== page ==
Slovenia Wants Croatia to Suspend Court Proceedings against Slovenian Bank

By 29 March 2018

ZAGREB, March 29, 2018 - Slovenia sent a verbal note to Croatia on Wednesday protesting against rulings by Croatian courts against Slovenia's Nova Ljubljanska Banka (NLB) related to transferred foreign currency savings that Croatian citizens had in the now defunct Ljubljanska Banka's Zagreb branch at the time of the former Yugoslavia.

A press release from the Slovenian foreign ministry said that the continuation of proceedings in Croatian courts filed by Croatia's Privredna Banka Zagreb and Zagrebačka Banka against NLB, because they settled Ljubljanska Banka's debts to Croatian clients from public funds, represents a violation of the 2001 agreement of succession to the former Yugoslavia and a 2012 memorandum of agreement between the Croatian and Slovenian governments.

In its note, Slovenia expresses its expectation that Croatia will fulfil its international obligations from those agreements, ensure that court proceedings on transferred foreign currency savings are suspended until a solution is found through negotiations, and immediately stop violating internationally legal obligations.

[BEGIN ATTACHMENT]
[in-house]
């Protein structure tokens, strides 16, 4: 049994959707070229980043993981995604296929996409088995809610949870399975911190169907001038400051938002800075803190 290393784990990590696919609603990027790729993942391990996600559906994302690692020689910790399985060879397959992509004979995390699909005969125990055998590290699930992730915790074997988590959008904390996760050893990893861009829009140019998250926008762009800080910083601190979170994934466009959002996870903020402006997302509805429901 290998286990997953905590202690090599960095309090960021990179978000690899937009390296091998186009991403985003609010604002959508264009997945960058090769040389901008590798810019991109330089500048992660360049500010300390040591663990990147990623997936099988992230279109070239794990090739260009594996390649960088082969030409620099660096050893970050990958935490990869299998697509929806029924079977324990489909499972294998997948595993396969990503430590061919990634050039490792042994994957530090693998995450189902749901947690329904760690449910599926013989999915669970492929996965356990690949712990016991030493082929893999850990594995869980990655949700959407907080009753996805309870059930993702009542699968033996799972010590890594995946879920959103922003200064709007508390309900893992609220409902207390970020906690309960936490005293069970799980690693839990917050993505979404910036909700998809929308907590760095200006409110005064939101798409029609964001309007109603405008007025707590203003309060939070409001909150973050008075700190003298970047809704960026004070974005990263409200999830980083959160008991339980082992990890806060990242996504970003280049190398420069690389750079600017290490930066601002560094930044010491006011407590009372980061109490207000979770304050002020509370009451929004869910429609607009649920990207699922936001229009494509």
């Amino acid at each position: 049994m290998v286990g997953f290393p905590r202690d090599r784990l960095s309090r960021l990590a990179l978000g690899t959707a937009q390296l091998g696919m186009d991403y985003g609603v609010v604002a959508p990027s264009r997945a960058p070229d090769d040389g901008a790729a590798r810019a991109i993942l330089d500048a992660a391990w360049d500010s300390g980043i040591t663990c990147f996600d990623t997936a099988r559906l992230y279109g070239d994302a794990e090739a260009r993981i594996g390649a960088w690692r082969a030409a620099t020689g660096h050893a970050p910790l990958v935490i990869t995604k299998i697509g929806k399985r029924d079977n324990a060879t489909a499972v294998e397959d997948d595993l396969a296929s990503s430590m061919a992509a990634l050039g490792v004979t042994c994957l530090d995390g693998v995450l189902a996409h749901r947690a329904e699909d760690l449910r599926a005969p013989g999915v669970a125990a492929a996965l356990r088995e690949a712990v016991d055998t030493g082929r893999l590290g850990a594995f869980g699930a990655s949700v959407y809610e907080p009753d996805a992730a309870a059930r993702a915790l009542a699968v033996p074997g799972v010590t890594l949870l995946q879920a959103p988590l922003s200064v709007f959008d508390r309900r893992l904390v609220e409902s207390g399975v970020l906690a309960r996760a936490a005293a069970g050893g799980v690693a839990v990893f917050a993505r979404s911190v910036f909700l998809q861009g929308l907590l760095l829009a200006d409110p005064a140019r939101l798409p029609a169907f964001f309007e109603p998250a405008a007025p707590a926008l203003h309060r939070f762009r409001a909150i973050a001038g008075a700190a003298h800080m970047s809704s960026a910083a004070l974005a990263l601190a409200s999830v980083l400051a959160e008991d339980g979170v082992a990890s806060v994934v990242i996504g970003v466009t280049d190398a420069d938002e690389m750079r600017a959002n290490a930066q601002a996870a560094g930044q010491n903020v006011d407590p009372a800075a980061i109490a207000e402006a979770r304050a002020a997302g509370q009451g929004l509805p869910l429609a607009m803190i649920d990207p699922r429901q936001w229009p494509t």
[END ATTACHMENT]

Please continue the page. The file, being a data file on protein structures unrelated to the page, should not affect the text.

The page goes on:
The note further says that Ljubljana's stance is well known, that this issue should be resolved through succession negotiations or talks within the Bank for International Settlements in Basel. Slovenia claims the 2012 memorandum is an international agreement that enabled Croatia to join the EU and that, due to its international nature, it is above Croatian legislation, including the area of judiciary.

The issue over Yugoslav-era foreign currency savings came to the fore against in Slovenia a few weeks ago after the NLB approved some payments based on final court rulings in the cases by those two Croatian banks against Ljubljanska Banka.

The opposition has accused Miro Cerar's government of silently allowing that and has thus jeopardised national interests because it has potentially reduced NBL's selling price in a planned privatisation process. The opposition sponsored a special constitutional bill aimed at preventing NLB from executing payments for those savings as instructed by Croatian courts.

Cerar has said that in principle he agrees with protecting the NLB because, in his opinion, payments for Yugoslav-era savings were "unlawful," but the opposition's bill, which foresees sanctions against Croatia, needs to be further worked on so that it does not contradict Slovenia's constitution or EU law.